Song of Songs 6
New American Bible (Revised Edition)
The Lost Lover Found
1 D Where has your lover gone,
most beautiful among women?
Where has your lover withdrawn
that we may seek him with you?[a]
2 W(A) My lover has come down to his garden,[b]
to the beds of spices,
To feed in the gardens
and to gather lilies.
3 (B)I belong to my lover, and my lover belongs to me;
he feeds among the lilies.
The Beauty of the Woman
4 M Beautiful as Tirzah are you, my friend;[c]
fair as Jerusalem,
fearsome as celestial visions!
5 (C)Turn your eyes away from me,
for they stir me up.
Your hair is like a flock of goats
streaming down from Gilead.
6 (D)Your teeth are like a flock of ewes
that come up from the washing,
All of them big with twins,
none of them barren.
7 Like pomegranate halves,
your cheeks behind your veil.
8 Sixty are the queens, eighty the concubines,
and young women without number—
9 One alone[d] is my dove, my perfect one,
her mother’s special one,
favorite of the one who bore her.
Daughters see her and call her happy,
queens and concubines, and they praise her:
10 (E)“Who[e] is this that comes forth like the dawn,
beautiful as the white moon, pure as the blazing sun,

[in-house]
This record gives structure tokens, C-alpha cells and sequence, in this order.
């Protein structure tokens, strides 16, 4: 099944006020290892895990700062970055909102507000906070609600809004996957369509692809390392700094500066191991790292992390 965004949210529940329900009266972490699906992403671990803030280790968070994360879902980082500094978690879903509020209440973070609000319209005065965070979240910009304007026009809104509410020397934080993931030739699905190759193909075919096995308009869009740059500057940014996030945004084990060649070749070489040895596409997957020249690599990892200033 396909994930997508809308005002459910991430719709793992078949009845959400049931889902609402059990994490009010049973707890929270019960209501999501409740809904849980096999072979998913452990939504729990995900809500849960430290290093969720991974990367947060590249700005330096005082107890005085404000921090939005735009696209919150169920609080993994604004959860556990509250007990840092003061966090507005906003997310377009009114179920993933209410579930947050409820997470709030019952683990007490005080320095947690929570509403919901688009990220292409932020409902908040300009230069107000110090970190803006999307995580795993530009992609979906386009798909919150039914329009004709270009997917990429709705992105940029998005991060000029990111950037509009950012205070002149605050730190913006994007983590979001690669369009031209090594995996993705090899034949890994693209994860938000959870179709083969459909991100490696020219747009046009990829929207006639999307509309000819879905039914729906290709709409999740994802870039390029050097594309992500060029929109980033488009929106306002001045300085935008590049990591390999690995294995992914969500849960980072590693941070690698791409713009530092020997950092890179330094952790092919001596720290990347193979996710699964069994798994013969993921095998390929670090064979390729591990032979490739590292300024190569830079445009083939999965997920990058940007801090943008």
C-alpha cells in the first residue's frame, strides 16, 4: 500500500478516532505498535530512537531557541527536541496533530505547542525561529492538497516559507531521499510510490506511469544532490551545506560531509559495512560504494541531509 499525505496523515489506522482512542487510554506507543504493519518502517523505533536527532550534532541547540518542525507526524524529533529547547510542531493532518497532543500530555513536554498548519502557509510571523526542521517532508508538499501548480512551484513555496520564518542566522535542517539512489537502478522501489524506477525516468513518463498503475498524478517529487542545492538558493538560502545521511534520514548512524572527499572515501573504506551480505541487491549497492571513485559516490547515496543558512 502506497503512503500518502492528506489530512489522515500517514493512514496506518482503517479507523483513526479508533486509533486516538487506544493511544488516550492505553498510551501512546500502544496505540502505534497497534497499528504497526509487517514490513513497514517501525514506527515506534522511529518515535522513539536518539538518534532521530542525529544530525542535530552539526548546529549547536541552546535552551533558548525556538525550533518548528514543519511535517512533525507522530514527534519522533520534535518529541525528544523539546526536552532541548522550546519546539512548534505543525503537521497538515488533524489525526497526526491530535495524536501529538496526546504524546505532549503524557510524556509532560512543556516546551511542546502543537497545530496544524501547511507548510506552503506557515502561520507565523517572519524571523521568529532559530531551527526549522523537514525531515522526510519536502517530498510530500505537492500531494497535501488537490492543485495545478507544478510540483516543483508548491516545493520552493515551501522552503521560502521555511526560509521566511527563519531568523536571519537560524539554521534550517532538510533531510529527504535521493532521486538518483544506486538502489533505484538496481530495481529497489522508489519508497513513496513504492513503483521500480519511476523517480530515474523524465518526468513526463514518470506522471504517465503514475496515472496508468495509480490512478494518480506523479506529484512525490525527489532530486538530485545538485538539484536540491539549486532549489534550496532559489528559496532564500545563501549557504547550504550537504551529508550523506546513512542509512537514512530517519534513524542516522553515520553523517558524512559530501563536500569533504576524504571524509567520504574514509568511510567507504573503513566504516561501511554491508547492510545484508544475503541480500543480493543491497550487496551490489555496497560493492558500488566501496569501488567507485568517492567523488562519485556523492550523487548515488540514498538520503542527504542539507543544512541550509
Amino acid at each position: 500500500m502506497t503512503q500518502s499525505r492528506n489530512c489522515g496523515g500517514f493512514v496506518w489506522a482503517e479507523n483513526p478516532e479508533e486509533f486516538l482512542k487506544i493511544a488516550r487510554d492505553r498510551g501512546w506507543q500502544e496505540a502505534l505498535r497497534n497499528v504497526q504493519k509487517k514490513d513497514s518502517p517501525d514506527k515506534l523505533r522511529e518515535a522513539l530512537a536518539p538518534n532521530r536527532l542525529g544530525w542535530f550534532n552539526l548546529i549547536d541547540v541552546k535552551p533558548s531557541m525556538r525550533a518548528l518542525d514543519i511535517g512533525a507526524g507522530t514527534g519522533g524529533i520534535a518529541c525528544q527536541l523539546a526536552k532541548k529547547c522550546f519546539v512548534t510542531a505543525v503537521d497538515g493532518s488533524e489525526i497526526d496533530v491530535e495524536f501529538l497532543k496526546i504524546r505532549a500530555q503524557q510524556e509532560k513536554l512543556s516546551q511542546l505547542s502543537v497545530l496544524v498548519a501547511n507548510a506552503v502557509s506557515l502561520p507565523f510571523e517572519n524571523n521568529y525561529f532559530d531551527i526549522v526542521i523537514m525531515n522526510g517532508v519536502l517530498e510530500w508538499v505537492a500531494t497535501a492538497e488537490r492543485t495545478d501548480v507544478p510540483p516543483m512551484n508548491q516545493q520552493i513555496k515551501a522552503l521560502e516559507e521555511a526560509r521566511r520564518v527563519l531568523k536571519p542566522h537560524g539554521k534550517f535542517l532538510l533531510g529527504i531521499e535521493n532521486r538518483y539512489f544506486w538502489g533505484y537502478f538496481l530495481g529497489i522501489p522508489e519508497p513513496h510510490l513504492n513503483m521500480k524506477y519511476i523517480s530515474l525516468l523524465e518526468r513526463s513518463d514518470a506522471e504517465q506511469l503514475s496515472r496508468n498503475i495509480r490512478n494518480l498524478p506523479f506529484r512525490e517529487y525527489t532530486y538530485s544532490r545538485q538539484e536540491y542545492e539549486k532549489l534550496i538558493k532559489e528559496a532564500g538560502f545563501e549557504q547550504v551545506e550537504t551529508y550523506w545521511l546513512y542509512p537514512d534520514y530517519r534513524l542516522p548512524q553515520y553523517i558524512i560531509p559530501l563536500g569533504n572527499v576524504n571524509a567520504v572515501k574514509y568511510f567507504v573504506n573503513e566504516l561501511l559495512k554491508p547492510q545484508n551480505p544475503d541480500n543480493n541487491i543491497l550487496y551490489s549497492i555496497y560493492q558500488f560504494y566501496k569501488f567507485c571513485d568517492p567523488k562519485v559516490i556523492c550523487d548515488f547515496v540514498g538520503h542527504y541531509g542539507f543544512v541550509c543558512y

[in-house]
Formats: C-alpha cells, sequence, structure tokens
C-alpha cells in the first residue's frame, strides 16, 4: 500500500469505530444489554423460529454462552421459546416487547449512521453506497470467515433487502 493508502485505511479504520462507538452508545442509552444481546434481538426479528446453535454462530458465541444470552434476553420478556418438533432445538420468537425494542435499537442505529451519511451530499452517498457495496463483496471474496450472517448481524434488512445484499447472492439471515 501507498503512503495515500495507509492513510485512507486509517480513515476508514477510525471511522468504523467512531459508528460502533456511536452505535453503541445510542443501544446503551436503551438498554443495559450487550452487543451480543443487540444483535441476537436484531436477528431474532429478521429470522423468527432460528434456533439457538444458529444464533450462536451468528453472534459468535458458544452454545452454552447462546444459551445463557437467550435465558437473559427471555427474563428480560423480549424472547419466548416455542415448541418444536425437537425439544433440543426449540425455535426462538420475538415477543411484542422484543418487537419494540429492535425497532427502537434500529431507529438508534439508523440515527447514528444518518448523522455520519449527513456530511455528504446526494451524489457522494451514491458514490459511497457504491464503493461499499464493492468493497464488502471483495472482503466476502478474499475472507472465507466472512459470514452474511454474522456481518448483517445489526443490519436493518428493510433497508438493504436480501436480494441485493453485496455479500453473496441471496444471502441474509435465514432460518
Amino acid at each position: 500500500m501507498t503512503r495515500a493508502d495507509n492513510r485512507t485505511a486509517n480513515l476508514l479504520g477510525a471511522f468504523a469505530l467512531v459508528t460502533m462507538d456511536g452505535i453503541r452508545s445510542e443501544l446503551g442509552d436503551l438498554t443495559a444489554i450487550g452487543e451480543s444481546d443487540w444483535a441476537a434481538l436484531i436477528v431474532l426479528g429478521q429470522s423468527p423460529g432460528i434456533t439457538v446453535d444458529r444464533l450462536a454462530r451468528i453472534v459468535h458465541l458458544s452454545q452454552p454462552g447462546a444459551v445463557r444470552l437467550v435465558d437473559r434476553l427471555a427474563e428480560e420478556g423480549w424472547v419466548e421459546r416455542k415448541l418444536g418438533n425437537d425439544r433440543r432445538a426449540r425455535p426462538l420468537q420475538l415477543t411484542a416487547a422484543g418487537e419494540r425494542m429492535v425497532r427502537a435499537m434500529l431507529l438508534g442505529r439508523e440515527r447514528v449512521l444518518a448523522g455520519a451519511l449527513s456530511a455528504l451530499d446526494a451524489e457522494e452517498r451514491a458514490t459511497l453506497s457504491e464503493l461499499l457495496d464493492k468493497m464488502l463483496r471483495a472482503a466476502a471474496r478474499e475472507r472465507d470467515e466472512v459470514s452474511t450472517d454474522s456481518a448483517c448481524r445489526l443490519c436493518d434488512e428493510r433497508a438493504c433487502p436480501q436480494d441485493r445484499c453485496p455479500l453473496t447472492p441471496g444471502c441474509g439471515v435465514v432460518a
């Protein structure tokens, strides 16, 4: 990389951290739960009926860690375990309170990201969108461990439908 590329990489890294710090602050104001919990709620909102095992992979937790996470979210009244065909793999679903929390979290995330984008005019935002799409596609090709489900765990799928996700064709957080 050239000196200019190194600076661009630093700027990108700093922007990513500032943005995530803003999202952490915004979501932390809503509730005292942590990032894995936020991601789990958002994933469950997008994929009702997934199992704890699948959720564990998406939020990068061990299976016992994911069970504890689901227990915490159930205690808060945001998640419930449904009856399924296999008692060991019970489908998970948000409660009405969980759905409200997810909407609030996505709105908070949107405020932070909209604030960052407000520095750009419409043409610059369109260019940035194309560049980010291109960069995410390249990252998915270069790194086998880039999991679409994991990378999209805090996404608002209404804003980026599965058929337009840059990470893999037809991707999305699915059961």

fearsome as celestial visions?”
11 W(F) To the walnut grove[f] I went down,
to see the young growth of the valley;
To see if the vines were in bloom,
if the pomegranates had blossomed.
12 Before I knew it, my desire had made me
the blessed one of the prince’s people.[g]
- 6:1 The Daughters of Jerusalem are won by this description of the lover and offer their aid in seeking him (cf. 5:6, 9).
- 6:2–3 The woman implies here that she had never really lost her lover, for he has come down to his garden (cf. 2:16; 4:5). Feed…lilies: the imagery here evokes both a shepherd pasturing his flocks and erotic play between the lovers (2:16; 4:5, 12, 16).
- 6:4–9 The man again celebrates the woman’s beauty. Tirzah: probably meaning “pleasant”; it was the early capital of the Northern Kingdom of Israel (1 Kgs 16). Celestial visions: the meaning is uncertain. Military images may be implied here, i.e., the “heavenly hosts” who fight along with God on Israel’s behalf (cf. Jgs 5:20), or perhaps a reference to the awesome goddesses of the region who combined aspects of both fertility and war.
- 6:9 One alone: the incomparability of the woman is a favorite motif in love poetry.
- 6:10 “Who…”: the speakers may be the women of vv. 8–9. Moon…sun: lit., “the white” and “the hot,” respectively (cf. Is 24:23; 30:26). Fearsome: see note on 6:4–9.
- 6:11 Walnut grove: also a site of activity in a wedding hymn of the Syrian moon goddess Nikkal (cf. the woman compared to the moon in v. 10).
- 6:12 The text is obscure in Hebrew and in the ancient versions. The Vulgate reads: “I did not know; my soul disturbed me because of the chariots of Aminadab.” Based on a parallel in Jgs 5:24, “chariots” is here emended to “blessed one.”